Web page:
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Fig. 1 | Critical Ultrasound Journal

Fig. 1

From: Postural lung recruitment assessed by lung ultrasound in mechanically ventilated children

Fig. 1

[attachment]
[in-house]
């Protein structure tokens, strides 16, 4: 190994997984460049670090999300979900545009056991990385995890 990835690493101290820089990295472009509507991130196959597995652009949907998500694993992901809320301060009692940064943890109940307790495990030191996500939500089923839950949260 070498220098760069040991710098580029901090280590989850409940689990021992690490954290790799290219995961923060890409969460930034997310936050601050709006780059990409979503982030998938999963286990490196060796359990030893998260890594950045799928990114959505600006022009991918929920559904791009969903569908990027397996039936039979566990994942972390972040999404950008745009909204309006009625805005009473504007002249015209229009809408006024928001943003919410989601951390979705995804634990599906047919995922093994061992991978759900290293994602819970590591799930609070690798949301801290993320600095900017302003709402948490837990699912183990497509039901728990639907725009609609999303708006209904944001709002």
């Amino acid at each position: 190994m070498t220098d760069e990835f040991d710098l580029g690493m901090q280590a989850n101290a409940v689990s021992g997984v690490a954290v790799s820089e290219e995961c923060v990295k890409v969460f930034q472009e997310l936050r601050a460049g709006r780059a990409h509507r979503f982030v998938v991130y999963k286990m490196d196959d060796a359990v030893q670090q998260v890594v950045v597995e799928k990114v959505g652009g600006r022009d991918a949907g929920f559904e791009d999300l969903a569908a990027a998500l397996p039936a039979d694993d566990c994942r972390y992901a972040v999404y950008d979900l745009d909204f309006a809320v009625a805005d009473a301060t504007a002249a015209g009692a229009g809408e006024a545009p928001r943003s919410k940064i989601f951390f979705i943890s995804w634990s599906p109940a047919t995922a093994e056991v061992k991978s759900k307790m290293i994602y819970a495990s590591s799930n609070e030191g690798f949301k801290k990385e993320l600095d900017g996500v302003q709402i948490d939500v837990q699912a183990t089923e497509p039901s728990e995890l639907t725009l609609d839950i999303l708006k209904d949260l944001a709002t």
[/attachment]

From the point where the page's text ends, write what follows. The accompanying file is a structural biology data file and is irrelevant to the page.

Concept of postural lung recruitment. Theoretical explanations of the postural recruitment maneuver in an anesthetized child 6 years of age. The maneuver consists of sequential changes in body position from supine to both lateral positions and back to supine again, keeping ventilatory settings constant. The gradient of trans-pulmonary pressures (Ptp) differs between body positions due to the elliptical shape of the chest with the gravity-dependent thoracic dimension being larger in lateral than in the supine position (yellow arrows). Thus, the lower half of the lungs is predisposed to collapse while the upper half is usually aerated and “open” during the entire respiratory cycle (red dotted line). In the left lateral position (LL), the entire right upper lung has the chance to open up at a low plateau pressures even under standard ventilator settings (gray lung). Once open, this right lung can maintain its “open lung” condition when turned to the right lateral positioning (RL) provided sufficient PEEP is applied. Notice the larger vertical distance in the lateral position required a higher PEEP to counteract the potential decrease in Ptp in the dependent lung. Now, the left lung is being recruited as it is placed in the uppermost gravity non-dependent position. At the end of the postural recruitment maneuver both lungs are free from atelectasis although the patient has returned to the baseline supine position

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